Guide to Triple Monitor Setup for Immersive Widescreen Gaming, Part 1
A decade ago, using two monitors side-by-side for a dual monitor setup is considered to be luxury, as only those with big budget for PC building can afford. In the past few years however, we have seen massive development in computer monitor industry; and more and more brands introduce cheaper options, while a few new brands emerge in the market, stirring the competition even better. Today, we have large, high-resolution displays, with affordable price tags. The same also happened to other aspects of PC building, especially those used for gaming such as graphics card. Building a triple monitor gaming setup is easier, and cheaper than ever before. If you’re considering this upgrade, then this entry from Dual Monitors Guide is for you.
(image from Tom’s Hardware)
Imagine playing your favorite MMO, FPS, strategy, or racing game in a larger view of game field. Three glorious displays sitting side-by-side-by-side for a full field of vision. I can’t think of any immersive setup than that (except of course, adding more displays, but that’s a whole new discussion that needs a separate article). Even better is if you have built or purchased a gaming rig (in the past year or so) with the video card that supports this kind of setup. Obviously, gaming with three monitors requires major graphics power, thus, even if your card can support three monitor, gaming setup is a whole new ball game.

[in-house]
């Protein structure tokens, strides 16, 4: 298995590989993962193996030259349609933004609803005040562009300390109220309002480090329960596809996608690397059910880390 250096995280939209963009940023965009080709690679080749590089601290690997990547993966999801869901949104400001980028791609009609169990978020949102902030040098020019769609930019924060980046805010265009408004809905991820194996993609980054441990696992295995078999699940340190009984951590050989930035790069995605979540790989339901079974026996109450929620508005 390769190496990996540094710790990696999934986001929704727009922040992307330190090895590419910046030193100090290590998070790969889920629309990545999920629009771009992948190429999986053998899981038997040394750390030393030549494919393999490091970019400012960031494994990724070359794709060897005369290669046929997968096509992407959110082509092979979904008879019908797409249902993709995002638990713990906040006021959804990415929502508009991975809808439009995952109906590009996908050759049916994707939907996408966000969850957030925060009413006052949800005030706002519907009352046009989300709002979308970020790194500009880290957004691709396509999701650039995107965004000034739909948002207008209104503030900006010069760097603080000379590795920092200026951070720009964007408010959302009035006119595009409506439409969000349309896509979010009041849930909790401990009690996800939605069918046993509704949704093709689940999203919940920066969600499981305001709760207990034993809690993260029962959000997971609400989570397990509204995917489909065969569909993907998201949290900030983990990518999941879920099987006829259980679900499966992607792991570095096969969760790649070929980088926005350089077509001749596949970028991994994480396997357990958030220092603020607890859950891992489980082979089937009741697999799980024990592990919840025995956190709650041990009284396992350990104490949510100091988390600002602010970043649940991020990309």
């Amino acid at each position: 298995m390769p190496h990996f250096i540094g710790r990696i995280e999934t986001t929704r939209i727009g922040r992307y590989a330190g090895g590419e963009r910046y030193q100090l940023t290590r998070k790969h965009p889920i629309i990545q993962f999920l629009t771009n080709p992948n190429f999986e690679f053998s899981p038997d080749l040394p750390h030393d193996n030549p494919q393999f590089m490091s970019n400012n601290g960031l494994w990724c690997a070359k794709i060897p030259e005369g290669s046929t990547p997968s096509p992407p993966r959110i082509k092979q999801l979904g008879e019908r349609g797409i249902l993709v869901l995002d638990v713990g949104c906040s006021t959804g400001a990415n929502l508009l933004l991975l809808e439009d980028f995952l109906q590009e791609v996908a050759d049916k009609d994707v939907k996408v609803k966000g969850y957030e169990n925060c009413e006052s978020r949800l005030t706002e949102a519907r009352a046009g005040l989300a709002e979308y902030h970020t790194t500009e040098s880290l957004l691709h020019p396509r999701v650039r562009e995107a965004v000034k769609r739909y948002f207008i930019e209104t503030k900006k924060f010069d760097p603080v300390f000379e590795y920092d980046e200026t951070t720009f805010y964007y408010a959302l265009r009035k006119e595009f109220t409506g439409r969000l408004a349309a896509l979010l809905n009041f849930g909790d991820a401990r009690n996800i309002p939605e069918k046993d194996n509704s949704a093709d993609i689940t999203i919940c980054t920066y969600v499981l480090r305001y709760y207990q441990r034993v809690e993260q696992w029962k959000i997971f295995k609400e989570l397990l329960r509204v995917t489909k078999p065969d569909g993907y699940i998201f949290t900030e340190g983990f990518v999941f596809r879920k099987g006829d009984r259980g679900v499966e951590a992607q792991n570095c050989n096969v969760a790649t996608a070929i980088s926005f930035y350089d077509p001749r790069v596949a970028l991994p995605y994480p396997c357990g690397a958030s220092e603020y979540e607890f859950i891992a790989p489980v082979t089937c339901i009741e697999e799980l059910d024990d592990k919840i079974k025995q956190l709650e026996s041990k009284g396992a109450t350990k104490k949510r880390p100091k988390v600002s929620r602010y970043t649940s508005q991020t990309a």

Here’s a simple walk through on what you need to know about triple monitor gaming setup, and the step by step guide to do it.
Do Your Homework: Make Sure the Games You Want to Play Support Triple Monitor Setup
Before you splurge your money on getting the best monitors out there, make sure if the games you wish to play support triple-monitor gaming. Some games out there work straight out of the box, while other will only use your primary display and ignore the other monitors. Games like Borderlands 2 and Borderlands: The Pre-Sequel, Battlefield 4, Elite: Dangerous, GRID Autosport , all work nicely on three monitor setup, with some additional configurations (more into this later). Check Wide Screen Gaming forum for the list of games that supports triple monitor before you go buy your second and third monitor.
Also, even if your game is not included in the list, it doesn’t mean it won’t work. Obviously, the website only lists those games verified to work on multiple displays. Newly released games may not be included just yet. Some games that may require third-party tweaks or FOV (field of view) hacks may not show up either. So do your homework, research and make sure the games you wish play in triple monitor setup actually supports three displays. Also, there are countless of other games out there to choose from.
Check Whether Your Graphics Card Support Triple Monitor Setup
EVGA GeForce GTX 970 Super Clocked ACX 2.0 4GB GDDR5 Graphics Card (image from Amazon)